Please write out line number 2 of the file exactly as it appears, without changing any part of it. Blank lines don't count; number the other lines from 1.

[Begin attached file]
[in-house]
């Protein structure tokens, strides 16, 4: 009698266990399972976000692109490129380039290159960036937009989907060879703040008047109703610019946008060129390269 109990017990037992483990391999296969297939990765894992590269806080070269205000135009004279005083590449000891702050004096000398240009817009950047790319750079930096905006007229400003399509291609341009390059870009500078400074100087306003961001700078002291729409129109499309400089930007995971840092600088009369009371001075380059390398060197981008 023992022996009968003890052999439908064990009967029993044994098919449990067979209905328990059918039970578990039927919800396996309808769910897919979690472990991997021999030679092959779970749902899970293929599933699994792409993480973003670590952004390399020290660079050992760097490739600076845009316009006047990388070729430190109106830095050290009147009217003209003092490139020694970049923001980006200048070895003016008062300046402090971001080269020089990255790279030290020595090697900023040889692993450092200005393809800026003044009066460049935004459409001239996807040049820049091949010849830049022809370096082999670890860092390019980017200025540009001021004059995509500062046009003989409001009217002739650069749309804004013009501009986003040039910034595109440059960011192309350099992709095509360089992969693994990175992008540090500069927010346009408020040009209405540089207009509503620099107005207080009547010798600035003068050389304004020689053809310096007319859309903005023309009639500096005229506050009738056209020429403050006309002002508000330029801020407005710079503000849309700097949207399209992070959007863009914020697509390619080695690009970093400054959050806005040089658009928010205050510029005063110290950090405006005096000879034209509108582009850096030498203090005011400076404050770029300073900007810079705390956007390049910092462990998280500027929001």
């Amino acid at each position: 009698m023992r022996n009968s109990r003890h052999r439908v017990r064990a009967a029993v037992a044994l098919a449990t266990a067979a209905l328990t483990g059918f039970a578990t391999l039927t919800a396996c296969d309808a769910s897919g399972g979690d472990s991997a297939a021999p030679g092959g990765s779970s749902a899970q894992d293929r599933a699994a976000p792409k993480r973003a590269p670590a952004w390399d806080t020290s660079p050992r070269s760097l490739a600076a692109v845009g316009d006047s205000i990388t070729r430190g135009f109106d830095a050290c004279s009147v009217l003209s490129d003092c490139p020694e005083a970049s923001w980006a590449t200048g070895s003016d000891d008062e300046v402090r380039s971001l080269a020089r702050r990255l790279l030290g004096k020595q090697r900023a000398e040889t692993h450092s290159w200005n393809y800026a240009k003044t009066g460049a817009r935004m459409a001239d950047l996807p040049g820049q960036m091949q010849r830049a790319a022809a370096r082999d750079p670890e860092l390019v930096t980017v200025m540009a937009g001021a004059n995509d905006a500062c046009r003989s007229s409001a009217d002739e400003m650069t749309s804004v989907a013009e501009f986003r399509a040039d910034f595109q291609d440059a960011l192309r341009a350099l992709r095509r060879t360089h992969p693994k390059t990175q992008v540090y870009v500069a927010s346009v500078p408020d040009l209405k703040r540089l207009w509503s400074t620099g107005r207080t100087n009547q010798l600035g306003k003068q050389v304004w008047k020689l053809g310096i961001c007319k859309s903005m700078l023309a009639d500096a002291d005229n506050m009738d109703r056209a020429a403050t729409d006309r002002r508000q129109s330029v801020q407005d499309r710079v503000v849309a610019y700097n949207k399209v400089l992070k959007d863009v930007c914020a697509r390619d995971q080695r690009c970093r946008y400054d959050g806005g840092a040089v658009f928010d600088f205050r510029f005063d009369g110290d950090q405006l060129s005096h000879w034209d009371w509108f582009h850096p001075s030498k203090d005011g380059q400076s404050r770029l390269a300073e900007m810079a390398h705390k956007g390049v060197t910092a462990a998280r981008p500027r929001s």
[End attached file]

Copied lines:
């Protein structure tokens, strides 16, 4: 009698266990399972976000692109490129380039290159960036937009989907060879703040008047109703610019946008060129390269 109990017990037992483990391999296969297939990765894992590269806080070269205000135009004279005083590449000891702050004096000398240009817009950047790319750079930096905006007229400003399509291609341009390059870009500078400074100087306003961001700078002291729409129109499309400089930007995971840092600088009369009371001075380059390398060197981008 023992022996009968003890052999439908064990009967029993044994098919449990067979209905328990059918039970578990039927919800396996309808769910897919979690472990991997021999030679092959779970749902899970293929599933699994792409993480973003670590952004390399020290660079050992760097490739600076845009316009006047990388070729430190109106830095050290009147009217003209003092490139020694970049923001980006200048070895003016008062300046402090971001080269020089990255790279030290020595090697900023040889692993450092200005393809800026003044009066460049935004459409001239996807040049820049091949010849830049022809370096082999670890860092390019980017200025540009001021004059995509500062046009003989409001009217002739650069749309804004013009501009986003040039910034595109440059960011192309350099992709095509360089992969693994990175992008540090500069927010346009408020040009209405540089207009509503620099107005207080009547010798600035003068050389304004020689053809310096007319859309903005023309009639500096005229506050009738056209020429403050006309002002508000330029801020407005710079503000849309700097949207399209992070959007863009914020697509390619080695690009970093400054959050806005040089658009928010205050510029005063110290950090405006005096000879034209509108582009850096030498203090005011400076404050770029300073900007810079705390956007390049910092462990998280500027929001």